or as my wife put it, "more cuties!"

  • ||

    MPH summed up my thoughts exactly,although I am going to miss Shogun's flying head stomps but seeing him dismantle Forrest Griffin none the less. And for the love of god someone please sign Fedor ASAP. North American fans don't know what they're missing in that guy.

  • ||

    "i would agree. there's more emphasis on stand-up fighting, which is as you mentioned a lot less boring"

    i disagree. i think it's less exciting to some, more exciting to others. groundfighting is generally more boring, the less you understand it. also, some practitioners (frank shamrock) were exceptionally exciting on the ground. others, not so much.

    stand up fighting can be boring, too. when you get a counterpuncher vs. somebody who is not willing to be the agressor, it can be PAINFUL to watch.

    some refs, yves lavigne comes to mind, stand the fighter up WAY too quickly. i saw him do it once AS one fighter was applying a kimora (sp?). it was insane. i do think it's ok when the fighters are TRULY stalemated on the ground, that they stand them up.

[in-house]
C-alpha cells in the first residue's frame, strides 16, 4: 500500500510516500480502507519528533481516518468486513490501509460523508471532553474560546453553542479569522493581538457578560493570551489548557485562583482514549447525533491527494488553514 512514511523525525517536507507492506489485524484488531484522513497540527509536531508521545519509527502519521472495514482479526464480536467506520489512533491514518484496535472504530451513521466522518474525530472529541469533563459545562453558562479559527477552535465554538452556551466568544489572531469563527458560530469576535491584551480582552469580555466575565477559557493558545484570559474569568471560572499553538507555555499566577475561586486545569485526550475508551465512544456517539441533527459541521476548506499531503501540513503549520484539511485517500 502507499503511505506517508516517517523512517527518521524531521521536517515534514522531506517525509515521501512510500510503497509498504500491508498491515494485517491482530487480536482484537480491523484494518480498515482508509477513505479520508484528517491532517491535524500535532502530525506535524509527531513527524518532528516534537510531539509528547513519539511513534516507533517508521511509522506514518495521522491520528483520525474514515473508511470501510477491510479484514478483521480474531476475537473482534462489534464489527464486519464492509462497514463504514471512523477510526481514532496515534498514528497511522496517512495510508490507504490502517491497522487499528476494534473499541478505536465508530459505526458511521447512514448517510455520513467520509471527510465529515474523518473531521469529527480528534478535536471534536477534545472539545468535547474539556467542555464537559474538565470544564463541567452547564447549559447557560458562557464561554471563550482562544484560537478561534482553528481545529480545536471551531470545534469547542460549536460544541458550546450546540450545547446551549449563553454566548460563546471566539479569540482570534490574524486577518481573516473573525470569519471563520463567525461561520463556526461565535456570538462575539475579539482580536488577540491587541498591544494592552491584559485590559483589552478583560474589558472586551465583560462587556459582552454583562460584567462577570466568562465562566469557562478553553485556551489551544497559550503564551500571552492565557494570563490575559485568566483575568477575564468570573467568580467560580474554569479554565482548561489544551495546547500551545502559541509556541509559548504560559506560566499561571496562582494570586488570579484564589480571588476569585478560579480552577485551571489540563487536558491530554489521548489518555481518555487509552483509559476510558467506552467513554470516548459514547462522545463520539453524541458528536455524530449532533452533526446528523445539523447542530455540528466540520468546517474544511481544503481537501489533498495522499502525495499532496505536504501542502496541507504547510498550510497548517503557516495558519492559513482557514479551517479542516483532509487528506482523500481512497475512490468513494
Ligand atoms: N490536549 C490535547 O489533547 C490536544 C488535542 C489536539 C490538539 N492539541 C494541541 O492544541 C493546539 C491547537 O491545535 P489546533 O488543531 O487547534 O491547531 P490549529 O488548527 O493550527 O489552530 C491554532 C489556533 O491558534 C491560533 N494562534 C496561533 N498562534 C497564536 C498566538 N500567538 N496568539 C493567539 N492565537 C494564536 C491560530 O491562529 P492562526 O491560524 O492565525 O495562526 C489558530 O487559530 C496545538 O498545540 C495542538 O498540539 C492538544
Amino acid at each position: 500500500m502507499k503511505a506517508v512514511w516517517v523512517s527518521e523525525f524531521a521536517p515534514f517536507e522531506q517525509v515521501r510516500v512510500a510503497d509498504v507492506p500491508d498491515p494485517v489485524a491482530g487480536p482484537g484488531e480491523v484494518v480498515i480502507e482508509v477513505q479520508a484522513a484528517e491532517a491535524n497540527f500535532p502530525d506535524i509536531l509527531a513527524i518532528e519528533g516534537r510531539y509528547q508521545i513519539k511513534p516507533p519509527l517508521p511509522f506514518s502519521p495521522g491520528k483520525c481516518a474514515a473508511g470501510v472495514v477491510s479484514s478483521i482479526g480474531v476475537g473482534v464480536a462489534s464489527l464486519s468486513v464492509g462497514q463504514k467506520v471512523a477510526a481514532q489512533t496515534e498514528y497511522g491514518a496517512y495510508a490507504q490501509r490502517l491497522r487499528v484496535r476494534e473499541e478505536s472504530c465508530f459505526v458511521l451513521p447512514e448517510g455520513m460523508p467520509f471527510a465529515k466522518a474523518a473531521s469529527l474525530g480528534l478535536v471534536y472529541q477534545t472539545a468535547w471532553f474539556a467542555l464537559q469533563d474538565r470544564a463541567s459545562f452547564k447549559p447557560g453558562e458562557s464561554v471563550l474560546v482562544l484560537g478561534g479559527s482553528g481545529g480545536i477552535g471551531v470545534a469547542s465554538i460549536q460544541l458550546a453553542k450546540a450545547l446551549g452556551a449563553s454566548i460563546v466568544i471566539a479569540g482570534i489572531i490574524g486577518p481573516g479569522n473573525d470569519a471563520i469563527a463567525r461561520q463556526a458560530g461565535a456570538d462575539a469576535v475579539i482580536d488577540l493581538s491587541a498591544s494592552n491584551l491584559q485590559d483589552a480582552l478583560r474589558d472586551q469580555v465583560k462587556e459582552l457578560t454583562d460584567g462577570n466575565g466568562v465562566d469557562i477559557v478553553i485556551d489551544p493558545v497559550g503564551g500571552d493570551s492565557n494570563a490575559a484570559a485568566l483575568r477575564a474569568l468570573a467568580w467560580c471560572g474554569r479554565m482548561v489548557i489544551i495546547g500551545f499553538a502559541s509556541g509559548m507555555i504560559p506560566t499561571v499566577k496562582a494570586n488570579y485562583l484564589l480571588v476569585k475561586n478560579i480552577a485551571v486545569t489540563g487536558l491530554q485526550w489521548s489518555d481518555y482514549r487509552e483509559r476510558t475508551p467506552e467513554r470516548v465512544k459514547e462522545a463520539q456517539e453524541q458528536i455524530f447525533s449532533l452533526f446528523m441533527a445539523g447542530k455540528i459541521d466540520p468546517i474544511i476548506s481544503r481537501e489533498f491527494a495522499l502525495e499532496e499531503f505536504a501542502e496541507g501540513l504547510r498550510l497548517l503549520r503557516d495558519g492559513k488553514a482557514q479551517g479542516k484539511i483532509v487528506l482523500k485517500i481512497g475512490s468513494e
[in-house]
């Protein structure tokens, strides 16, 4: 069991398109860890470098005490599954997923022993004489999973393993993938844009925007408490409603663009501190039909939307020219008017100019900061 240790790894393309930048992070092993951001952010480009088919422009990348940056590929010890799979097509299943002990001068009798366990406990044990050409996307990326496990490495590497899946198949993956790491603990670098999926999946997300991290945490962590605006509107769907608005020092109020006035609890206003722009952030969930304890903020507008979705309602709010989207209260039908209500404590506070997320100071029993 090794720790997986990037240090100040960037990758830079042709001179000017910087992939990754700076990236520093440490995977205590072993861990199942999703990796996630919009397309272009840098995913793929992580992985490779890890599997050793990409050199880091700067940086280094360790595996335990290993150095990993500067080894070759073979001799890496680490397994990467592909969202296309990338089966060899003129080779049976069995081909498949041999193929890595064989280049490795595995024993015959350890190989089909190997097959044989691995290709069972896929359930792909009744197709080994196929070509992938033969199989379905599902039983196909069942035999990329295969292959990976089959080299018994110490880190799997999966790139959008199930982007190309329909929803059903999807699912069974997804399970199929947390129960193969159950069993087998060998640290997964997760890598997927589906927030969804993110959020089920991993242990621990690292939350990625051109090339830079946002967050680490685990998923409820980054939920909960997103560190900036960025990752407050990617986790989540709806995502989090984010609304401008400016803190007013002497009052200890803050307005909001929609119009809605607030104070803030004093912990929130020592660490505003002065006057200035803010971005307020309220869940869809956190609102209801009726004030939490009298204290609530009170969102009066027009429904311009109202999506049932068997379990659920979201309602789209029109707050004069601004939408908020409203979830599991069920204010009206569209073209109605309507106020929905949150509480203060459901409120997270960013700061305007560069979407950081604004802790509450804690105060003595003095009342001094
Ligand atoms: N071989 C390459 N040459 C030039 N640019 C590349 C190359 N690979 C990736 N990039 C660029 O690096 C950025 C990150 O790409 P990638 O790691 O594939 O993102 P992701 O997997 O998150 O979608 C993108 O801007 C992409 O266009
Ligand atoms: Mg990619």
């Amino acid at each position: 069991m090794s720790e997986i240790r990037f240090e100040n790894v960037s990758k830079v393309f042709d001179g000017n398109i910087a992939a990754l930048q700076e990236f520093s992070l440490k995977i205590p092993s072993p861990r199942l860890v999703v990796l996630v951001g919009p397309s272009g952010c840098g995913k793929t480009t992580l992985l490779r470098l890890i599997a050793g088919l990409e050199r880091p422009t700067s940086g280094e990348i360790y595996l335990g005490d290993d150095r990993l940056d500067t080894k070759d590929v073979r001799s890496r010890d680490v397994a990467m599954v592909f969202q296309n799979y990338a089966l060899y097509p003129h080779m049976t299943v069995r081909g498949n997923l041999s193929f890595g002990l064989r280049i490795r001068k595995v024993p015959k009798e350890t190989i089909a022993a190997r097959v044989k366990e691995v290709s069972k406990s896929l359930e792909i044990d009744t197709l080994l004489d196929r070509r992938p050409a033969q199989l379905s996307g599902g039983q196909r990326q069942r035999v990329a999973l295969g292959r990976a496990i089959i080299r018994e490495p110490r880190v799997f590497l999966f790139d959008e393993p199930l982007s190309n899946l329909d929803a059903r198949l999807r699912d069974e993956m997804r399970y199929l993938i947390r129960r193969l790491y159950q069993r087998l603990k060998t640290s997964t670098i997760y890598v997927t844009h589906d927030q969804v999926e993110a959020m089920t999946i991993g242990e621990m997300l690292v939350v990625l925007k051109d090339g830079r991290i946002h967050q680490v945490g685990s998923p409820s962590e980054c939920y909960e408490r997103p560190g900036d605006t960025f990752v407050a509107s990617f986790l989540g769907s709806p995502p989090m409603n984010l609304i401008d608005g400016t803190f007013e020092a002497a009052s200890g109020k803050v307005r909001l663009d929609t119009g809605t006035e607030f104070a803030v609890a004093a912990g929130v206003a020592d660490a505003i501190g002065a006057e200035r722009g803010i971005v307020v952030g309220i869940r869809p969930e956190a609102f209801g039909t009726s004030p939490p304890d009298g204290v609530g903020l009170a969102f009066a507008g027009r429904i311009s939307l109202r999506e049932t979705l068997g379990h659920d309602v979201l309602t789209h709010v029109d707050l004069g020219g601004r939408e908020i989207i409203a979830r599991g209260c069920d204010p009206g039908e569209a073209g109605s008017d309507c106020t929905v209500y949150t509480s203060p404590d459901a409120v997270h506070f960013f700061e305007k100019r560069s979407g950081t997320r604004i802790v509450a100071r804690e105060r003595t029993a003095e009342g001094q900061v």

it's usually when the fighters are very evenly matched, that the ground game comes to a standstill. i can say that some of the most exciting fights i have ever seen have been almost entirely ground based.

    the primary difference in pride is the frigging ring, which is FAR inferior, since the refs have to keep moving people on the ground when they slide too far. that gets old. cages are far more suited to MMA.

    last i checked, pride allowed knees and kickes to a downed subject (UFC doesn't) but didn't allows elbows to the head from the ground (which si absurd imo).